A king of legend; a man-beast from an ancient tale. A mythical hero with a phenomenal voice and an imposing stature, picking up guitars in his great hands to make them look like thimbles. Howlin’ Wolf sang as if there were several people in this vast body, with room for a couple of wild animals too. His cavernous voice rumbled through the low registers, and didn’t hesitate to sometimes leap into a high falsetto inspired by the country music which he liked. Produced by B.B. King’s same Sam Phillips in Memphis, early on in his career, he came into his own in Chicago on Chess Records. His blues are pagan rites, and unlike those of any of his contemporaries. The arrangements and structures of the songs are out of order, the sounds distorted; often experimental and always enjoyable and moving. If blues is the father of rock’n’roll, as Muddy Waters rightly asserts, then Howlin’ Wolf’s lycanthropic progeny must be that wildest and most licentious punk-blues, from MC5 to Nick Cave to Jon Spencer. Rather than being the king of the blues, Howlin’ Wolf was its charming devil.
Like cheese or wine in France, United States blues is a matter of terroir and AOC. Mississippi blues doesn’t sound like Texan blues, which is different again from the blues of Chicago or Los Angeles. Lightnin’ Hopkins is Texas. His blues is just as hot as the Mississippi, but drier. As early as 1946, Lightnin’ Hopkins was recording refined blues sung with his distinctive nasal voice, accompanied by a guitar (and more rarely a piano) whose notes sounded like they were being scratching out, along with rumbling basses and high notes standing out like beads of sweat on his forehead. His music sounded like a saturated, slow-motion boogie, floored by the heat, forced to laze in the shade. This was more than music, it was a lifestyle. Lightnin’ Hopkins was a master acupuncturist of the blues too, with little guitar solos that exploded in treble to quicken the listener’s pulse. Whether he was playing acoustic or electric, alone or in a small group, he always stuck to his own technique and style, which was a source of inspiration for much of the Texan blues-rock that came after him.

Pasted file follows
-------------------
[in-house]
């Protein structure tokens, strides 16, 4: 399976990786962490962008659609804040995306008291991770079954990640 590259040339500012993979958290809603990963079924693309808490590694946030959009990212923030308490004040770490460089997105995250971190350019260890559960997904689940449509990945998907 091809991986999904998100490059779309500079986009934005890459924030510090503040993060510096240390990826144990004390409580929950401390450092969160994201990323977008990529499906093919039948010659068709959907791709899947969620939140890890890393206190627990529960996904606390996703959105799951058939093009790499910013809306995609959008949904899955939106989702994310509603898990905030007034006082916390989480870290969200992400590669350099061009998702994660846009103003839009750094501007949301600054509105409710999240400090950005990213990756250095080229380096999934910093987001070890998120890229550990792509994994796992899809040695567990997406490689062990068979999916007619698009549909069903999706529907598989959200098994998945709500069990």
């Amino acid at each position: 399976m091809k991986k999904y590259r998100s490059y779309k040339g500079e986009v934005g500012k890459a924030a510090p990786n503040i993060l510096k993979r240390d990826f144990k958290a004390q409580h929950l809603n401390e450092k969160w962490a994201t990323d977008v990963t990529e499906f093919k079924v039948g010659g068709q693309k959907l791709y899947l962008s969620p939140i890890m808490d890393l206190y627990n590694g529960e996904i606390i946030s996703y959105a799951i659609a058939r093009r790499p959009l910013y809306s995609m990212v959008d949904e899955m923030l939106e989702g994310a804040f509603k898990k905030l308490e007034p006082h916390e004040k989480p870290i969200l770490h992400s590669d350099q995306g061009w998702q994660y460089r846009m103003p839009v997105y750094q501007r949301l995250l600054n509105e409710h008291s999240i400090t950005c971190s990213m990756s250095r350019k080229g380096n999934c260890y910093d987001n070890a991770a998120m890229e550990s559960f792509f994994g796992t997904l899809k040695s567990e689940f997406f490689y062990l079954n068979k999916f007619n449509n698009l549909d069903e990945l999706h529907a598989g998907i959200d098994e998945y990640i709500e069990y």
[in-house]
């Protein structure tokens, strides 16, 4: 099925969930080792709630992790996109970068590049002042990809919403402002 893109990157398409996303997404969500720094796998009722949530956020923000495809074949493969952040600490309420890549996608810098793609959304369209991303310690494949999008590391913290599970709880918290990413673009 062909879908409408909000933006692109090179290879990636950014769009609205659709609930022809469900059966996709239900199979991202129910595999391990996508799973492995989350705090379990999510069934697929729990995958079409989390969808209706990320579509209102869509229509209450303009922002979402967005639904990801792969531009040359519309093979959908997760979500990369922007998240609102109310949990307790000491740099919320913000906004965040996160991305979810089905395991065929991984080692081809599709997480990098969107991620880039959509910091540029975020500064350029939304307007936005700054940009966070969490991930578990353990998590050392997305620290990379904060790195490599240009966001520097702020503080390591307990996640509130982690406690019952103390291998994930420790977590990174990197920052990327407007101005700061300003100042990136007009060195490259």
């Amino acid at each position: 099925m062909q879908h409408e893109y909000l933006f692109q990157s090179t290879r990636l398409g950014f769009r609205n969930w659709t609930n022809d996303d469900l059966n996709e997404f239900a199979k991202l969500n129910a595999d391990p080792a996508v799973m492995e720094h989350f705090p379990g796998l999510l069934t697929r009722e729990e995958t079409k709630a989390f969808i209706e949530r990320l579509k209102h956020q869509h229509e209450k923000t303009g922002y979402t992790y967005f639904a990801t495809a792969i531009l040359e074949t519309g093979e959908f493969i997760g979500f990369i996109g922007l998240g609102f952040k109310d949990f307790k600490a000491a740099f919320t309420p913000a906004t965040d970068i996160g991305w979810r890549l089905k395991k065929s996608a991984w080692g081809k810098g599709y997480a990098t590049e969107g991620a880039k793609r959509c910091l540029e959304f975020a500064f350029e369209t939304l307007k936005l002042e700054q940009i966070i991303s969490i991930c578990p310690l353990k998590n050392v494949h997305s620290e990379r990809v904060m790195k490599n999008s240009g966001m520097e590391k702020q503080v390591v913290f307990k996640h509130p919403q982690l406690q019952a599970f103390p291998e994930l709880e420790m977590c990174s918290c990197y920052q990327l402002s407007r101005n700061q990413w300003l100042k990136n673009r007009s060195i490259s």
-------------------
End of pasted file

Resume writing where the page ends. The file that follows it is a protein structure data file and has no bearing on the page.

To understand Albert King’s blues all you need to do is take a look at his guitar. His Gibson Flying V, iconic model the late 1950s, cuts a showstopping profile. It’s the guitarification of a Cadillac Eldorado: a flamboyant playboy machine, his pockets stuffed with bills and backseats stuffed with partygoers, staring out at a radiant horizon. Despite this portait of 50′s glamour par excellence, Albert King’s music was by no means tied to the period as it sank into history. His deep, sexy playing style, which influenced Hendrix and Stevie Ray Vaughan (who he would eventually record an album together with), was a real taste of the modernity. He was a true southerner, and focused on the orchestrated jump blues. In Memphis, in the mid-60s, he had a fateful meeting with a label to be made in his image, which was instrumental in launching his career: Stax. He went on to record a handful of albums full of southern soul, overheated brass and funky guitars. In the late 60s, featuring at rock festivals and loved by all musicians, Albert King was the veritable talk of the town.